Pam's Points: There's poetic justice, local justice and Trump justice

Pam's Points: There's poetic justice, local justice and Trump justice

September 9th, 2019 by Pam Sohn in Opinion Times

Trump and the altered map that started the #SharpiePresident memes. / AP Photo/Evan Vucci

Photo by Associated Press /Times Free Press.

Sharpie memes and poetic justice

Do you need a laugh? Or a cry?

Grab your closest online device and call up #Sharpie or #SharpiePresident on

It's never-ending.

There's the one that puts Sharpie-drawn stick people in the empty spaces of the Washington mall at President Trump's inauguration. There's one that puts Trump's umbrella over poor Melania. There are several that give Trump more hair.

Finally late Thursday, an aide did acknowledge to the Washington Post that, yes, it was the president himself who altered a NOAA weather forecast map with a black marker.

The Post wrote: "It was Trump who used a black Sharpie to mark up an official National Oceanic and Atmospheric Administration map, which he displayed during an Oval Office briefing on Wednesday, according to a White House official who spoke on the condition of anonymity to discuss internal deliberations. 'No one else writes like that on a map with a black Sharpie,' the official said of the map, which added Alabama into the hurricane's potential pathway inside the loop of the marker."

Never mind that when asked earlier in the week about how the map was altered, the president said, "I don't know. I don't know. I don't know."

On Friday, he was defending himself again. He was right, he raged about his assertion that Alabama was in the path of the storm.

Mr. President, please tell us more about your campaign and finance connections to Russia.


Justice for a bad cop

Kudos to federal prosecutors for pursuing and obtaining guilty pleas from a former Chattanooga police officer who has admitted to raping three women in his custody and using a Taser on another woman he had driven to an isolated parking lot at UTC in 2016.

Desmond Logan, 33, now faces 10 years in prison on each of two deprivation of rights counts: one for a 2018 rape and one for the incident at the University of Tennessee at Chattanooga. In each count, he also faces $250,000 in fines and a maximum term of supervised release up to three years. The two additional rapes, one in 2015 and one in 2016, are listed in federal court documents as "relevant conduct" in the plea agreement. Sentencing will come later.

The case came to light when the woman in the 2018 case reported the incident to the Hamilton County Sheriff's Office, which began a criminal investigation. Logan told the woman she was under arrest then drove her to an empty parking lot and raped her in the early morning hours.

But kudos, also, to Times Free Press reporter Mark Pace, whose dogged reporting helped turn up the fact that Chattanooga Department leaders covered up similar previous incidents — going back to 2015 — leaving the officer in a position to continue abusing the power of his badge again and again.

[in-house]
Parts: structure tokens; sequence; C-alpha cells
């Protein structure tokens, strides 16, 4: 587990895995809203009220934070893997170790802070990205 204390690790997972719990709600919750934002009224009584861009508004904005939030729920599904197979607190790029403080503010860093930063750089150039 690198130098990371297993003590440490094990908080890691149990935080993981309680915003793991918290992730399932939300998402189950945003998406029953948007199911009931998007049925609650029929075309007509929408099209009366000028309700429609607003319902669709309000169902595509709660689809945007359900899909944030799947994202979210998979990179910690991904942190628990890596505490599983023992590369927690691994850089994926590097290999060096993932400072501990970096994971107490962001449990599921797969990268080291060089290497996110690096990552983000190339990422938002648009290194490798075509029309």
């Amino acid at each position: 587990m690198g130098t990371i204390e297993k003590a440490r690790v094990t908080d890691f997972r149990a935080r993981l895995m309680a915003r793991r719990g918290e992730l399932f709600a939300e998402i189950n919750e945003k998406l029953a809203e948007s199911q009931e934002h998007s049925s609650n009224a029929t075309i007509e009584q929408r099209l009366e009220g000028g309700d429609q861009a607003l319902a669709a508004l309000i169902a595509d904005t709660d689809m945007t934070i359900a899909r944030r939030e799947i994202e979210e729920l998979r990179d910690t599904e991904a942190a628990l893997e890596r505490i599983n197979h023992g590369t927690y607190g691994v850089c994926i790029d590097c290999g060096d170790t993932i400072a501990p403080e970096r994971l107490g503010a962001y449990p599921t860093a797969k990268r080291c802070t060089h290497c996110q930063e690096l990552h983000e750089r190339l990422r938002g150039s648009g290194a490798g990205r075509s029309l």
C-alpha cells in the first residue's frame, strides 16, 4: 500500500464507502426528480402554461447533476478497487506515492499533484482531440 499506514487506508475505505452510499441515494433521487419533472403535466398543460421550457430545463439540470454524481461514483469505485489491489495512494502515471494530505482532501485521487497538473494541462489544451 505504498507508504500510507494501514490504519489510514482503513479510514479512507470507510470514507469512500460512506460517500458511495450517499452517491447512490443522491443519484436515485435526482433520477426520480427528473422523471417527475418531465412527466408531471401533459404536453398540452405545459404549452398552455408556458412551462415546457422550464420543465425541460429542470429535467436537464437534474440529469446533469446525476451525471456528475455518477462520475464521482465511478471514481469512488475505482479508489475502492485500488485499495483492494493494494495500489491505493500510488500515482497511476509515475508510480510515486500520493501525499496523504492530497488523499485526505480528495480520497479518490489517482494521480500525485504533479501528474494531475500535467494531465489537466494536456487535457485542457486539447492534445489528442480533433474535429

Pace's reporting in May revealed that two now-retired, high-ranking officers may have played a role in covering up years of rape allegations against Logan.

The decorated officers — retired Assistant Chief Edwin McPherson and retired Capt. Pedro Bacon — and their potential roles in a cover-up were then said to be part of ongoing rape and human rights violations alleged against Logan

In May, Pace wrote: "Officials believe McPherson and Bacon were involved in the suppression of records and emailed about their attempts to cover up the accusations, sources told the Times Free Press. However, digital footprints and emails that may confirm the allegations have been withheld for months by the city attorney's office because they are part of the ongoing federal investigation and criminal investigation by the sheriff's office, city attorney Phil Noblett said."

Those records remain blocked by a city that has a laundry list of misconduct by officers and civilian employees. And we still don't know what, if anything, will come of the cover-up.

At least in the case of Logan, there likely will be justice — thanks to the FBI and thanks to a reporter who was unafraid of hard work and hard looks.


Justice for a Trump whim

Then there's Trump's justice, which he uses to punish those he sees as his enemies.

The Trump Justice Department last week launched an antitrust investigation into four leading automakers over an agreement they forged with the state of California to maintain higher fuel efficiency standards — the standards that give us cars that get better mileage and pollute less. But those higher fuel efficiency standards are the ones that Trump and his buddies in the oil industry want trashed. In fact, Trump has eased them. And now he wants automakers to go back to building cars and trucks that guzzle gas.

Yes, this raises questions of whether the Justice Department is being politicized to impose the president's policies.

And separately, the Environmental Protection Agency and Transportation Department notified California Air Resources Board Chairwoman Mary Nichols that the state's deal with Ford, Honda, Volkswagen and BMW of North America on future mileage targets "appears to be inconsistent with federal law."

"We urge you to act immediately to dissociate CARB from the commitments made by the four automakers," the two agencies' general counsels wrote. "Those commitments may result in legal consequences given the limits placed in federal law on California's authority."

Hello? What happened to GOP's favorite baby: state's rights?

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